Who is Otto Pérez Molina? In my estimation there is no greater villain during the genocide of indigenous Maya in the 1980s, aside from Rios Montt, then the current president Otto Pérez Molina. Molina was head of military intelligence during the most violent periods of the armed conflict, the early 1980s when over 100,000 of the over 200,000 killings of indigenous Maya occurred. Most infamously, during his time in the Guatemalan Army and particularly during the civil war, (1960-1996), President Molina commanded the special operative forces of the Guatemalan military known as Kaibiles, which had a reputation for brutality.[3]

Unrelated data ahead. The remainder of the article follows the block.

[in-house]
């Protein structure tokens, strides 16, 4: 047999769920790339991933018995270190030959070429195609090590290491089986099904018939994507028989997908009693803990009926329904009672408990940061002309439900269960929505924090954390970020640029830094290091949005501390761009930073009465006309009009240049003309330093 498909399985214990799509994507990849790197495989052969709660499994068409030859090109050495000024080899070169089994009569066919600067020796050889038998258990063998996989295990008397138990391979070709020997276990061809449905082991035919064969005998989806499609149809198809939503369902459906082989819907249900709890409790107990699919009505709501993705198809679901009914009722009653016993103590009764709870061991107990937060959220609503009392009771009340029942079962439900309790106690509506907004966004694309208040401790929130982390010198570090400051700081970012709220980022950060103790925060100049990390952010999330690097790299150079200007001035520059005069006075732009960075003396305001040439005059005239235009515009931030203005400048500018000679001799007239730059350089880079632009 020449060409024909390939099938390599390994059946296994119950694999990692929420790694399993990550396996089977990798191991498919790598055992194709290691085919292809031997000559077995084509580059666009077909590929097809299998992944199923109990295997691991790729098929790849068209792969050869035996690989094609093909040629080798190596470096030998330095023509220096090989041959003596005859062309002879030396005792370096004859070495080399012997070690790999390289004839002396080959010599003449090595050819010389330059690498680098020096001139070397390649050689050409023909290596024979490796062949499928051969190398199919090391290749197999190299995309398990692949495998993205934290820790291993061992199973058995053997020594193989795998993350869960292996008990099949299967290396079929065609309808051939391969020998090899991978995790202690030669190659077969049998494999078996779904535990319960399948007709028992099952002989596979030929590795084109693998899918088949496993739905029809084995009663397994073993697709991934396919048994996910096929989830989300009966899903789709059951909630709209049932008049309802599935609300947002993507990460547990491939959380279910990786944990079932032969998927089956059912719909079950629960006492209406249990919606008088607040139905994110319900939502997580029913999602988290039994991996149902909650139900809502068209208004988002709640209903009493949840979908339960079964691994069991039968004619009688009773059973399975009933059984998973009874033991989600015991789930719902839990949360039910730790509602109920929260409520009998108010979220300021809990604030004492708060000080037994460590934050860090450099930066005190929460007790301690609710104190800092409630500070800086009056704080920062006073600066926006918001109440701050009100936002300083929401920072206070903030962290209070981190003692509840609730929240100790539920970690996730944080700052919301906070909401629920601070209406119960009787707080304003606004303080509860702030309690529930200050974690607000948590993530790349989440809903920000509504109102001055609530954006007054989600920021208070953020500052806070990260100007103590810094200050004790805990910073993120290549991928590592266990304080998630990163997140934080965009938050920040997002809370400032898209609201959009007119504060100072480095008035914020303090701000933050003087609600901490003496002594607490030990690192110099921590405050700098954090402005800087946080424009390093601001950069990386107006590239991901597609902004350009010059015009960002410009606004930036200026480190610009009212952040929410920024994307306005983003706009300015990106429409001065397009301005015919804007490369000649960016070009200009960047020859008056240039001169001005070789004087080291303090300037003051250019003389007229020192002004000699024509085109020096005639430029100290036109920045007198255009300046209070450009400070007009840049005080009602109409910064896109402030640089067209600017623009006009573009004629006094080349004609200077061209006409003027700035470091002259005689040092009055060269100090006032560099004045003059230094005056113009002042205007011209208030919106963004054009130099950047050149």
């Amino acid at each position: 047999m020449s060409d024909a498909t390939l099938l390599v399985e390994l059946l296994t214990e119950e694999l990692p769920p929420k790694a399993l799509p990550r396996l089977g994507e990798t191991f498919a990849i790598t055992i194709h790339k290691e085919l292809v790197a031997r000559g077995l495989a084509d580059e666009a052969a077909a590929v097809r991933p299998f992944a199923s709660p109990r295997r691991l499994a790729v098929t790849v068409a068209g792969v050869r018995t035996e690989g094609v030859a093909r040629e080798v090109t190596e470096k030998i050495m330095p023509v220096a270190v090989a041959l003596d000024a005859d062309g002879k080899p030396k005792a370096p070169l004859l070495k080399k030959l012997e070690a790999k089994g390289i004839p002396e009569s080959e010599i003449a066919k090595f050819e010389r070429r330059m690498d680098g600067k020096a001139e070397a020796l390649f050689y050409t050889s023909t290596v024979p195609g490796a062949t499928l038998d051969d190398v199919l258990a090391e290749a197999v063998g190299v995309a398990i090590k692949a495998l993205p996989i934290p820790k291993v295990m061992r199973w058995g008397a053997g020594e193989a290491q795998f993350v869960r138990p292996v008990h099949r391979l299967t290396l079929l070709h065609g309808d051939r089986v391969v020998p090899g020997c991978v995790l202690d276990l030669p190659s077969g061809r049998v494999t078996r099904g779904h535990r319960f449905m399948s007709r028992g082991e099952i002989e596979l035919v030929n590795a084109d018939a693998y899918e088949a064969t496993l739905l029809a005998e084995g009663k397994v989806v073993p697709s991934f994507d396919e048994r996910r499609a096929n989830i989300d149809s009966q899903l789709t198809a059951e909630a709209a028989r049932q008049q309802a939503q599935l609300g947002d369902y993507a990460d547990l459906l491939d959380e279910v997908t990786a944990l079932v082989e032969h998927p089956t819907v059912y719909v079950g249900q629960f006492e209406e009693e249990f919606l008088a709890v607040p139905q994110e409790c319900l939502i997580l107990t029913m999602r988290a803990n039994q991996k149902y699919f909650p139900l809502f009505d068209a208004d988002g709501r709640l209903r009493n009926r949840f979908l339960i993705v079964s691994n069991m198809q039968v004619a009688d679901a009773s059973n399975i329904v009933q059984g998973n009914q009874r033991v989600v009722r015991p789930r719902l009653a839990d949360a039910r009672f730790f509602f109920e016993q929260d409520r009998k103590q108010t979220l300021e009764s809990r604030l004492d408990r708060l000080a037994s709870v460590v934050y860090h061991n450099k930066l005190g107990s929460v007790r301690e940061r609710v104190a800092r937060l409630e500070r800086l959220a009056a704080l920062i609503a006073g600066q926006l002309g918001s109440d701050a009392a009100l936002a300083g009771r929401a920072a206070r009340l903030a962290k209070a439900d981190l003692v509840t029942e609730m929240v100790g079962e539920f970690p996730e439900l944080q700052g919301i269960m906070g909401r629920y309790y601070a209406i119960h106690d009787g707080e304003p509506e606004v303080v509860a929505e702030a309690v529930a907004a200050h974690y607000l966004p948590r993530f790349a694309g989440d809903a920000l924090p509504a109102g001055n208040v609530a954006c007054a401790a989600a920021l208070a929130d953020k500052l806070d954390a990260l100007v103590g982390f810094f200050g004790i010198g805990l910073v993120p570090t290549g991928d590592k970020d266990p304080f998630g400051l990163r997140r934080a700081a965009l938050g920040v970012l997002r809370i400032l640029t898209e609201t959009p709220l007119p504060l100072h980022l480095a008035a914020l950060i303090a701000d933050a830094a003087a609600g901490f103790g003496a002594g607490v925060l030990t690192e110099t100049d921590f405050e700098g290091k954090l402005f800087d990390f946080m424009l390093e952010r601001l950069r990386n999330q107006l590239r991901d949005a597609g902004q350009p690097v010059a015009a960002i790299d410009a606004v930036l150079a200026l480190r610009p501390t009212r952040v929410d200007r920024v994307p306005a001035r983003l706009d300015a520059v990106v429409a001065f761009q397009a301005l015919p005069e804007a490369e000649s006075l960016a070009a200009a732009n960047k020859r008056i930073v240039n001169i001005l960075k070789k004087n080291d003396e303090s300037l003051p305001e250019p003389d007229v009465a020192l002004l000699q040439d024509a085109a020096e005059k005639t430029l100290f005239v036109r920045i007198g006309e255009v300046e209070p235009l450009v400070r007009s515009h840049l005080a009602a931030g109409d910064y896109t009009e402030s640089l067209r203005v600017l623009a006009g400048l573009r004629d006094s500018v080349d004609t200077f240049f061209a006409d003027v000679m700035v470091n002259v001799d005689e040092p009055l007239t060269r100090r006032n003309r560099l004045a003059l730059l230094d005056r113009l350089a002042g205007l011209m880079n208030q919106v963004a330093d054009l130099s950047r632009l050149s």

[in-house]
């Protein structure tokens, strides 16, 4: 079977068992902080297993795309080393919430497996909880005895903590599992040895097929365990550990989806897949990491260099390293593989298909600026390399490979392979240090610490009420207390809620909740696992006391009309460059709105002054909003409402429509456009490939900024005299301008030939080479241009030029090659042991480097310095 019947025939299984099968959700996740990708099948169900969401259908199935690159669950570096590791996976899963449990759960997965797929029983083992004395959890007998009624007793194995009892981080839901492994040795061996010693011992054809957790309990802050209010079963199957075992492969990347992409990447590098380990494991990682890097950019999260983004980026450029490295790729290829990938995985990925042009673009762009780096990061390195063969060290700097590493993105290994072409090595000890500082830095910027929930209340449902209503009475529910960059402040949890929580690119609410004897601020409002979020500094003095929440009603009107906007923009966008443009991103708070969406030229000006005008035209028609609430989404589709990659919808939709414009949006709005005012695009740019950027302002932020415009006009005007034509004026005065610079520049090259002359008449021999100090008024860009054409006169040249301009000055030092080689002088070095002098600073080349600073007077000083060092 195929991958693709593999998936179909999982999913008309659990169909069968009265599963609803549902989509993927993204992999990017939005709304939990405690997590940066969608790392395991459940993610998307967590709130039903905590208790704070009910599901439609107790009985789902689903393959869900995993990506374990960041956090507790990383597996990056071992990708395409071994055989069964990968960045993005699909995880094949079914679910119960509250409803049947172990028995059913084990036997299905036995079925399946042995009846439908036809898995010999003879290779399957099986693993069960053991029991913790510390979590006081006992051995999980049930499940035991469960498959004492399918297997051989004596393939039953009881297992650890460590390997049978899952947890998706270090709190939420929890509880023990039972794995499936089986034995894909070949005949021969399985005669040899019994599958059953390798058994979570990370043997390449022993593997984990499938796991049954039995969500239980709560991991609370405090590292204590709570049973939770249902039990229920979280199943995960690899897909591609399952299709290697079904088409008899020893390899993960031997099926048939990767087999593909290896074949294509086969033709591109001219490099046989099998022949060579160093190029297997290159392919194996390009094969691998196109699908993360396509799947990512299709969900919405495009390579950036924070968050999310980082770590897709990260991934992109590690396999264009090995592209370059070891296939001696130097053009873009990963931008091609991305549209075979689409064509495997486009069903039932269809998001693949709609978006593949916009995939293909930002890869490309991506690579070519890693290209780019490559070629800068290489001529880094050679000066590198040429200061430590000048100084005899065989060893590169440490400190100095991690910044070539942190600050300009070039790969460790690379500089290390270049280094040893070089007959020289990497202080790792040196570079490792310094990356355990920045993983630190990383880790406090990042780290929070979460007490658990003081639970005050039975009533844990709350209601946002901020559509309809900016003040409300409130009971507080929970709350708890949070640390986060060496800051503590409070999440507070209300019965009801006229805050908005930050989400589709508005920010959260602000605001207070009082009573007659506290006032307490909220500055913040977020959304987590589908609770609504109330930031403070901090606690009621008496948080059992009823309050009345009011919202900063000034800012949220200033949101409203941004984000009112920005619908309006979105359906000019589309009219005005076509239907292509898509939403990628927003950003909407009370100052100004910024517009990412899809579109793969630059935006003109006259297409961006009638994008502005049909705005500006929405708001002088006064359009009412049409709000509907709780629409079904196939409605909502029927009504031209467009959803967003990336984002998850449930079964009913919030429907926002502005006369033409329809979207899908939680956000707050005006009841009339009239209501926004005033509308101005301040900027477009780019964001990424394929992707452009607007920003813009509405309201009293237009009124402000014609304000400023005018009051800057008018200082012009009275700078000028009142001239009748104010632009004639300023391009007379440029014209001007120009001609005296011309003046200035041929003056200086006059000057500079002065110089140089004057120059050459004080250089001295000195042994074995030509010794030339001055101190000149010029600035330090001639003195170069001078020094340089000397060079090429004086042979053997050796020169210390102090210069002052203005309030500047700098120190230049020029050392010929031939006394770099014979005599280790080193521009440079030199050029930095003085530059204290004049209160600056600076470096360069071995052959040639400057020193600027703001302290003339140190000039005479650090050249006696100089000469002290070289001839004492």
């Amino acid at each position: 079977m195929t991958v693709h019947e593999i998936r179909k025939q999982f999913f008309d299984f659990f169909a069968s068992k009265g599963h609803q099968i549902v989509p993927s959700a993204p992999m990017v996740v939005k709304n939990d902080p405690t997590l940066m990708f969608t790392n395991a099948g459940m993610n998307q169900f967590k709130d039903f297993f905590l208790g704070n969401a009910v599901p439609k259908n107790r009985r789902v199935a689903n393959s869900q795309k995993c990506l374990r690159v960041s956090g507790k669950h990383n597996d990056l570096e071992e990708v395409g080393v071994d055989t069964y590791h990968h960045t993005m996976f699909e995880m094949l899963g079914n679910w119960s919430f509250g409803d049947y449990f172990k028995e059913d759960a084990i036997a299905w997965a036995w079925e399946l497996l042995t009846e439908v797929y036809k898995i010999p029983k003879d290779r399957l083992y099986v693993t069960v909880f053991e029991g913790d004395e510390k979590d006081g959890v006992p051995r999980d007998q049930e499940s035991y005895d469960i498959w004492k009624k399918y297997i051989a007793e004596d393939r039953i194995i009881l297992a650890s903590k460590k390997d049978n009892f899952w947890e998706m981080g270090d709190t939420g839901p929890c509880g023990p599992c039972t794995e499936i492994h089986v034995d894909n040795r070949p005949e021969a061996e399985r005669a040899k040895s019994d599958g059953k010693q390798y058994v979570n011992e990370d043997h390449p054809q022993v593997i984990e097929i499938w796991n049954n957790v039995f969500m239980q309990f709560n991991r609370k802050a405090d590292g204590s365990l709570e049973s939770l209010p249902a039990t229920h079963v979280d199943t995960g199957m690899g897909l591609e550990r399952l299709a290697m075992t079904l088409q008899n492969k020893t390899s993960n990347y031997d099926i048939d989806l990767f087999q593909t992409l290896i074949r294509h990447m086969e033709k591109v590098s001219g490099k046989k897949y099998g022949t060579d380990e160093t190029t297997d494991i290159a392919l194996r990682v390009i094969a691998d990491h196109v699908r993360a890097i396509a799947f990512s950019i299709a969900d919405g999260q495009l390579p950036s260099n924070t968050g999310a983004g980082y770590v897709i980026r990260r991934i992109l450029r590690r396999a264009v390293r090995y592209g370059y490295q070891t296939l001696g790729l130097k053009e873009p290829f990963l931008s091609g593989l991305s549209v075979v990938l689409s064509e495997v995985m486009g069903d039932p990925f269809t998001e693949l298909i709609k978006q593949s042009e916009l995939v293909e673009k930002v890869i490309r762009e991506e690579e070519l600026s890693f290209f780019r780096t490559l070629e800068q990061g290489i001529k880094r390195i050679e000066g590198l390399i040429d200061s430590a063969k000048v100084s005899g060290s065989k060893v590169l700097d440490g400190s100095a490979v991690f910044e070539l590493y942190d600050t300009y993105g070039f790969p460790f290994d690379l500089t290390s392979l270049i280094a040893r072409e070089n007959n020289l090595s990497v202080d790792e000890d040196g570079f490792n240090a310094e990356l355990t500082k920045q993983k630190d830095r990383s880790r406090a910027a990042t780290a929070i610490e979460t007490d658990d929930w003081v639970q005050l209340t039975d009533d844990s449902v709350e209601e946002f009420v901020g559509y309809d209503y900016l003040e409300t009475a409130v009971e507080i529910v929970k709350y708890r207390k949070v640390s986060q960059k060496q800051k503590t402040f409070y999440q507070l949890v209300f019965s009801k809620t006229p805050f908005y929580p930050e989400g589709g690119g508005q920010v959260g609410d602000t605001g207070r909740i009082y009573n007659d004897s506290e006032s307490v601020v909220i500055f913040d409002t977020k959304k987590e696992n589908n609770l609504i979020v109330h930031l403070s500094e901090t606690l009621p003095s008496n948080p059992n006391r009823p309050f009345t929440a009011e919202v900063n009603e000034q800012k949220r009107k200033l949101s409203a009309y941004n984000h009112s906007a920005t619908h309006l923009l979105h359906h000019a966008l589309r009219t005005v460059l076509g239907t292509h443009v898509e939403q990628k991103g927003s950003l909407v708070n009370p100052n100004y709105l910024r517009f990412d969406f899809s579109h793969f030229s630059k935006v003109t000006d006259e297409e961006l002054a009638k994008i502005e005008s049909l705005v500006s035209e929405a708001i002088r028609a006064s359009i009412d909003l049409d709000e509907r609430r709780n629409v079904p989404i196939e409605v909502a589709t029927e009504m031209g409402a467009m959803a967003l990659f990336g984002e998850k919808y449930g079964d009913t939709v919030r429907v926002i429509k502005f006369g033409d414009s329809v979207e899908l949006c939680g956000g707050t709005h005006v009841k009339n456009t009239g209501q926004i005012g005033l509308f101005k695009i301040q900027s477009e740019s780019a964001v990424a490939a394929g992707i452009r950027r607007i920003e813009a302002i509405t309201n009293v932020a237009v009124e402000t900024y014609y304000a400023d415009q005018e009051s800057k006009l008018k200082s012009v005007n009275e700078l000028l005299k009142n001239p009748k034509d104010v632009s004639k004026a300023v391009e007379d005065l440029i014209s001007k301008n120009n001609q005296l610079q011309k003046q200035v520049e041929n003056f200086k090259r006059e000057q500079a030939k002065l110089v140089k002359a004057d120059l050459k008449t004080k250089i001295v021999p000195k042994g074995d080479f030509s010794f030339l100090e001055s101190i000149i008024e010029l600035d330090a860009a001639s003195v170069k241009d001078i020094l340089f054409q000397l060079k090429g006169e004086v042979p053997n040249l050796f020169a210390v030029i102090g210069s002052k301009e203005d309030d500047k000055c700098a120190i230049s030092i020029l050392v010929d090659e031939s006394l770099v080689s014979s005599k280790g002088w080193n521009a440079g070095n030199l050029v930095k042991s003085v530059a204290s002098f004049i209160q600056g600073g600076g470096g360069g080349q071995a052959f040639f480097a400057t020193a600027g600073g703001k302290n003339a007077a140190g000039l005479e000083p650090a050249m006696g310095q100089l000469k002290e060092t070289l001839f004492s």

On top of public corruption analysts at the online news outlet Southern Pulse have noted ties between President Molina’s administration and gang and drug trafficking networks.[4] Molina has been tied to drug trafficking organizations due to his revered status among individual Kaibiles—both those who remain in the organization, as well as those who have defected from the military, many of whom are aiding and leading drug trafficking and gang syndicates within Guatemala and their Mexican counterparts, the Zetas.[5] The Guatemalan government’s ties to drug trafficking have become an increasingly troubling issue since the drug violence and conflicts in Mexico have served to move the production of drugs and the associated violence into Guatemala.[6] Military officials and heads of the National Civil Police have been arrested for corruption and their ties to elicit groups. Furthermore, Southern Pulse notes that some of President Molina’s business partners are known associates of drug cartels.